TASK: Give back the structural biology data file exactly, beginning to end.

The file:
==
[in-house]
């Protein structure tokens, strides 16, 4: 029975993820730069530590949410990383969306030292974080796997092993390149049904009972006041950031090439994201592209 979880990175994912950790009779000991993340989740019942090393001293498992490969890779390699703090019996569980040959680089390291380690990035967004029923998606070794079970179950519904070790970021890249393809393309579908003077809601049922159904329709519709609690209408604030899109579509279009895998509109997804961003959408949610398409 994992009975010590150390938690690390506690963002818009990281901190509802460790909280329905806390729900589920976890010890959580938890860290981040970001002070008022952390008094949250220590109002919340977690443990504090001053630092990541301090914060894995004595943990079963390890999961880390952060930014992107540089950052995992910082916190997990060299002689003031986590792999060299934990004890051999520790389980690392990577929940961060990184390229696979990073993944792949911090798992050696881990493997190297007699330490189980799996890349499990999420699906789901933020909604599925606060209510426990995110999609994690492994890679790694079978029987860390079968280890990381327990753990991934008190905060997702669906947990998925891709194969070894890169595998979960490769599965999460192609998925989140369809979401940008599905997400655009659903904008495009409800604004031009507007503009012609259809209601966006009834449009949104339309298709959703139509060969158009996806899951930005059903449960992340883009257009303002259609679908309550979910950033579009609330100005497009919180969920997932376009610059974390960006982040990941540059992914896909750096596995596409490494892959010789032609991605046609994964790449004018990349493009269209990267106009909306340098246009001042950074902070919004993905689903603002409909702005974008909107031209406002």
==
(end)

[in-house]
């Protein structure tokens, strides 16, 4: 029975993820730069530590949410990383969306030292974080796997092993390149049904009972006041950031090439994201592209 979880990175994912950790009779000991993340989740019942090393001293498992490969890779390699703090019996569980040959680089390291380690990035967004029923998606070794079970179950519904070790970021890249393809393309579908003077809601049922159904329709519709609690209408604030899109579509279009895998509109997804961003959408949610398409 994992009975010590150390938690690390506690963002818009990281901190509802460790909280329905806390729900589920976890010890959580938890860290981040970001002070008022952390008094949250220590109002919340977690443990504090001053630092990541301090914060894995004595943990079963390890999961880390952060930014992107540089950052995992910082916190997990060299002689003031986590792999060299934990004890051999520790389980690392990577929940961060990184390229696979990073993944792949911090798992050696881990493997190297007699330490189980799996890349499990999420699906789901933020909604599925606060209510426990995110999609994690492994890679790694079978029987860390079968280890990381327990753990991934008190905060997702669906947990998925891709194969070894890169595998979960490769599965999460192609998925989140369809979401940008599905997400655009659903904008495009409800604004031009507007503009012609259809209601966006009834449009949104339309298709959703139509060969158009996806899951930005059903449960992340883009257009303002259609679908309550979910950033579009609330100005497009919180969920997932376009610059974390960006982040990941540059992914896909750096596995596409490494892959010789032609991605046609994964790449004018990349493009269209990267106009909306340098246009001042950074902070919004993905689903603002409909702005974008909107031209406002």